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(Photo credit: Courtesy of Judy Carmichael)

There’s a special kind of joy you get when watching the incredible, indefatigable Judy Carmichael perform live. Yes, this jazz chanteuse is a mighty and talented force to be reckoned with on the piano. Her calling card: the jumpin’, can’t-sit-still “stride” style made famous by the venerable Count Basie, who honed the Big Band style of swing in the 1930s and 1940s. But Carmichael? She brings it alive and into the present. 

Her love for this rollicking, sophisticated, and out-and-out fun style of song is infectious. If the Grinch has a grab on your holiday spirits this year, do yourself a favor and nab a ticket to the Grammy-nominated performer’s December 17th concert at the Bay Street Theater for a jingly jumpin’ jive good time—trust us, it’s a gift you’ll never forget. We caught up with Carmichael ahead of her big night on Bay Street before she strides on off to gigs afar to talk inspiration, the soothing salve that is Sag Harbor and what Santa looks like in a bathing suit. Here’s what she had to say:

Southforker: What exactly is stride piano and what’s compelling about this style to you?

Judy Carmichael: The “stride” refers to the left hand alternating between low bass notes and midrange chords, making a striding motion over the bass end of the keys. This is how every pianist played piano in the early days of jazz, so all jazz grew out of this style.

SF: Who’s your favorite “American Song Book” artist?

JC: There are so many but if I only get to say one woman, it’s Peggy Lee, and one man, Frank Sinatra.

SF: Is there a song you could perform over and over from that era and never grow tired of it?

JC: “Honeysuckle Rose” by Fats Waller. It’s the first song I was playing when I first heard myself on the radio. It was in L.A. played by Steve Allen, who had a radio show there where he played his favorite recordings and he played this cut of mine.

SF: Did you grow up in a musical family?

JC: Both my parents were naturally talented musicians.  My mother composed and played piano and my father was a wonderful singer in the Robert Preston, musical comedy direction. Neither were professionals but my father did Civil Light Opera.

SF: What was the first piece of music that you fell in love with, or that just really resonated with you?

JC: “Maple Leaf Rag” got me going and Count Basie’s “Prince of Wales,” and launched me into jazz and stride piano.

SF: Was piano always your instrument? 

JC: First uke when I was three, and then piano.  

SF: The Bay Street Theater has been a special place for you.  You performed their very first show after the building was bought and transitioned from a nightclub to a proper theater in 1992. Why is this space special to you? 

JC: I don’t know exactly how many shows I’ve done at Bay Street Theater but I adore the place because the space has fabulous sight-lines and many of the staff are like family to me at this point. I prefer playing in theaters because, unlike most concert halls, they approach a performance as theater with great lighting and an atmosphere that contributes to the concert in the best possible way. Bay Street does this in spades.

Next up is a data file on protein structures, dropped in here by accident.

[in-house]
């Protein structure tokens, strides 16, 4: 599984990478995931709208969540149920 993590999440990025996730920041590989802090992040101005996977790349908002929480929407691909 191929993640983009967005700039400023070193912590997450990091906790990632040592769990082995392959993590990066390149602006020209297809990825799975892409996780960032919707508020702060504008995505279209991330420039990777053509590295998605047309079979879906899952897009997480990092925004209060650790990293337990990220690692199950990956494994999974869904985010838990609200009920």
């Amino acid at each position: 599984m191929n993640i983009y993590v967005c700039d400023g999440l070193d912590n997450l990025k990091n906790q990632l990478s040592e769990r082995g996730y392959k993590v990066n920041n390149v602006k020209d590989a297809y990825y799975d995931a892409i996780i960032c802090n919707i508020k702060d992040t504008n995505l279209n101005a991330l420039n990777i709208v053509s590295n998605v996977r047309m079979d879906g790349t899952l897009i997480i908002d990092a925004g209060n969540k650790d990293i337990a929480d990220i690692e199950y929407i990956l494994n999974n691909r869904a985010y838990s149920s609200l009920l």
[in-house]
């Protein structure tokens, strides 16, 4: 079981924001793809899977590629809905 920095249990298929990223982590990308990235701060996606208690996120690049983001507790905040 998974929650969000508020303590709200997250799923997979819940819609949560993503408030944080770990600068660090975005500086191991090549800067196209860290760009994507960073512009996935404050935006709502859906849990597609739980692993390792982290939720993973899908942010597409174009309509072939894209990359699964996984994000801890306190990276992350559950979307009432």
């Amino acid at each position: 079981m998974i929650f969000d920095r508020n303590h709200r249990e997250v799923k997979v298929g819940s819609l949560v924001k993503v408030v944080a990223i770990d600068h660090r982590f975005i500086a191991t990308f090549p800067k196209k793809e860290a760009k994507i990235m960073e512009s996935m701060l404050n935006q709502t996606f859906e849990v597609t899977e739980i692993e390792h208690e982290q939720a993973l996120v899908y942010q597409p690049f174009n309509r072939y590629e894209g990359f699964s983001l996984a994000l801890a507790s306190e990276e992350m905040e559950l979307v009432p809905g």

SF: What’s your history on eastern Long Island – how were you initially introduced to Sag Harbor and East End?

JC: A sweetheart brought me out here originally and, like everyone else, I was enticed by the beauty of the place. As a native Angeleno, I was also thrilled to have beaches surrounded by farmland in contrast to the Southern California beaches I grew up with that were bordered by buildings. Sag Harbor is the cozy Hampton to me and was a favorite from the start.

SF: Why is Sag Harbor a compelling place for you?

JC: I travel two thirds of the year so coming home to a small-town atmosphere, spectacular beauty and friendly locals relaxes and centers me. Most of my life is performing on some level and here I can just be a girl who wears jeans or tennis clothes. It’s a relief.

SF: Tell me about your new book that came out this summer—what’s it about and what inspired it?

JC: The book is called Great Inspirations, 22 Years of Jazz Inspired on NPR, which celebrates 22 years of my podcast/NPR show Jazz Inspired where I talk with celebrated artists who love jazz. It’s a collection of some of my favorite interviews from that period of time with some of my early guests, like Roy Scheider and Billy Joel, to more recent conversations with Jon Batiste, Glenn Close and others. We discuss how their love for jazz inspires their creativity.

SF: What’s your favorite holiday song?

JC: “The Christmas Waltz.”  I played it the first time I appeared on TV when I was 17. The first time I sang on TV I sang, “Walking in a Winter Wonderland,” another favorite.

SF: Where are you and your piano off to next?

JC: Puerto Rico to join a little ship cruising the Caribbean for a holiday cruise. I’ll play one concert and the rest of time hang out at the beach with Santa and some reindeer. You haven’t lived until you see Santa in swim trunks. The reindeer look pretty cute in their bathing suits, too.